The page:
Wednesday, July 14, 2010

Things That Make You Go "Hmmmm..."

A few days ago, Dad sent me a link to this video on how basa (catfish) is farmed in Vietnam. Some parts didn't really faze me, but other parts... ew.

Tonight I decided to have fish for dinner, and guess what was in my freezer? Basa. From Vietnam. I was going to eat it anyway, and just not buy any more... but I couldn't.

Then, in tonight's depressing TV, I watched The End Of The Line on CBC's The Passionate Eye. It's about the fish stocks... those that have already collapsed, and those that are about to collapse. It was pretty grim.

Resolutions:
1. Stop buying basa from Vietnam.
2. Avoid buying fish from countries who likely have dubious fishing or fish farming practices.
3. Buy fish with the sustainability logo, rather than "what's cheap".
4. Never buy bluefin tuna. (Figures I remember: 10 units would allow stocks to recover, 15 units is sustainable, the international consortium put quotas at 29.5 units, fisherman are ignoring the quotas and fishing 60 units. I can't remember what the specific units are... I think it's 1000 tons... but at any rate, we're about to lose the bluefin tuna.)

5 comments:

Sara said...

I hope a lot of people follow your lead! Good for you!

Heather said...

There are several fish I can no longer buy in good conscience. No more sole, nor cod. Only pacific wild salmon or steelhead. Farmed fish from Canada and US is generally ok.

You can print yourself a seafood guide
http://www.seachoice.org/

Also check the book Bottomfeeder by Taras Grescoe

http://conestogo.blogspot.com/2008/07/bottomfeeder-how-to-eat-ethically-in.html

noricum said...

The TV show I was watching was actually against farmed fish: farmed fish grinds up other wild fish (generally small ones, like anchovies) to feed the farmed fish. You end up using lots of wild fish to produce less farmed fish.

Now, I know that some fish farmers are trying to reduce the fish content of the food, and also trying to do things to reduce the impact of the farm on the environment (like farming mussels downstream to reduce the amount of excess nutrients in the water caused by the farmed fish)... but it's hard to tell who's doing what when you're looking at a fillet.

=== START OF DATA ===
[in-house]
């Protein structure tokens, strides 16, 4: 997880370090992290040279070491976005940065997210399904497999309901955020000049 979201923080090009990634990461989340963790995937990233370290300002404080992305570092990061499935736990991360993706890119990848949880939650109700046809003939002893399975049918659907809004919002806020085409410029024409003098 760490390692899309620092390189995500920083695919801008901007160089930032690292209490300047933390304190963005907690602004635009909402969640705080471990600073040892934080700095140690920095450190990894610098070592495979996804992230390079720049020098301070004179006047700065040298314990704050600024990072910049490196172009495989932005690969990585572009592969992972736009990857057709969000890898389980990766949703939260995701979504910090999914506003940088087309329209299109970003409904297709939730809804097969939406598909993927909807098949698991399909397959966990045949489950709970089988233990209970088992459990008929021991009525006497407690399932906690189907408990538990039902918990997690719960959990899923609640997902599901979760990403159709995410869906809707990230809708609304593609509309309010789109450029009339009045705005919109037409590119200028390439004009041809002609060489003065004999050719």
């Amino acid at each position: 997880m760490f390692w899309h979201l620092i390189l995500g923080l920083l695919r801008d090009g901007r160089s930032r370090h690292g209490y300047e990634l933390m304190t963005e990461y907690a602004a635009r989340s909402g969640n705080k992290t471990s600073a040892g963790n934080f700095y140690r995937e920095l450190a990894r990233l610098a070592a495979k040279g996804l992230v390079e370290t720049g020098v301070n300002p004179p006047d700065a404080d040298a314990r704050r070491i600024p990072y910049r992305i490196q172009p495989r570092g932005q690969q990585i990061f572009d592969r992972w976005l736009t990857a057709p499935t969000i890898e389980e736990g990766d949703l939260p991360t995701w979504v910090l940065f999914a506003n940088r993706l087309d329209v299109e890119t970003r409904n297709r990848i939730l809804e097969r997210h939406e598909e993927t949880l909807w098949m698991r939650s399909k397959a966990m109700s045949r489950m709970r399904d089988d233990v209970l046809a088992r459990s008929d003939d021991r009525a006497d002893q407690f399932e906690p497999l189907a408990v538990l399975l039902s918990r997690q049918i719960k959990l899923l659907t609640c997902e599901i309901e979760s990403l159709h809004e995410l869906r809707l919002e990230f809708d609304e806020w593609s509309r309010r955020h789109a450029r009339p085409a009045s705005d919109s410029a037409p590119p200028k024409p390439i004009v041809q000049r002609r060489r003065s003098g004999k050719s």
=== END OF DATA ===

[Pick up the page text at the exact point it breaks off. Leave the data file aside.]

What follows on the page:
Ironically, cod is one of the things that can be found certified. (Certainly not all cod... I think it's a different species, or a different school than what crashed on the Grand Banks.)

The TV show was showing how Alaska is enforcing responsible fishing practices in it's territory.

Thanks for the links!

Bethany said...

I usually go by the Monterey Bay Seafood guide... they have an app for my iPod. (Nice website and printable guides, too... they're for the US, though.)

http://www.montereybayaquarium.org/cr/seafoodwatch.aspx

What I get from them is that there are several issues involved in fish farming. One is pollution (done wrong, it can be very polluting). The other is what the fish eat. Vegetarian species seem to be considered more sustainable than carnivorous ones for the reasons you mention.

Montery Bay seems to think basa could actually be pretty good, if they're farmed domestically. Catfish, too, for similar reasons -- both are mostly vegetarian. I know domestically farmed rainbow trout are considered a good choice, as is domestically farmed tilapia. Salmon I know is generally better wild-caught.

The problem is that whether something is good choice depends on so much information that's often not readily available: where the fish were farmed/caught and in what manner they were farmed/caught.

Also, I love eel rolls. :-( I would be fine forgoing the eel part if there were some other yummy cooked fish I could substitute... but I don't know that there is, at my local sushi joint, anyway.

The good news is that Wal-Mart has decided to commit to selling sustainable fish. The bad news is that some people think that pressure from Wal-Mart is leading the Marine Stewardship Council to certify fisheries and that are not, in fact, sustainable.

It's so hard to know what to do.

noricum said...

Thanks for the info & link!

Interestingly, I was wondering how credible the certification was when I first saw it. Stuff like "it's just there to make the consumer feel good" or "a marketing ploy". Hearing that Walmart is pressuring to get things certified brings back those fears. *sigh*... I suppose it's better than nothing?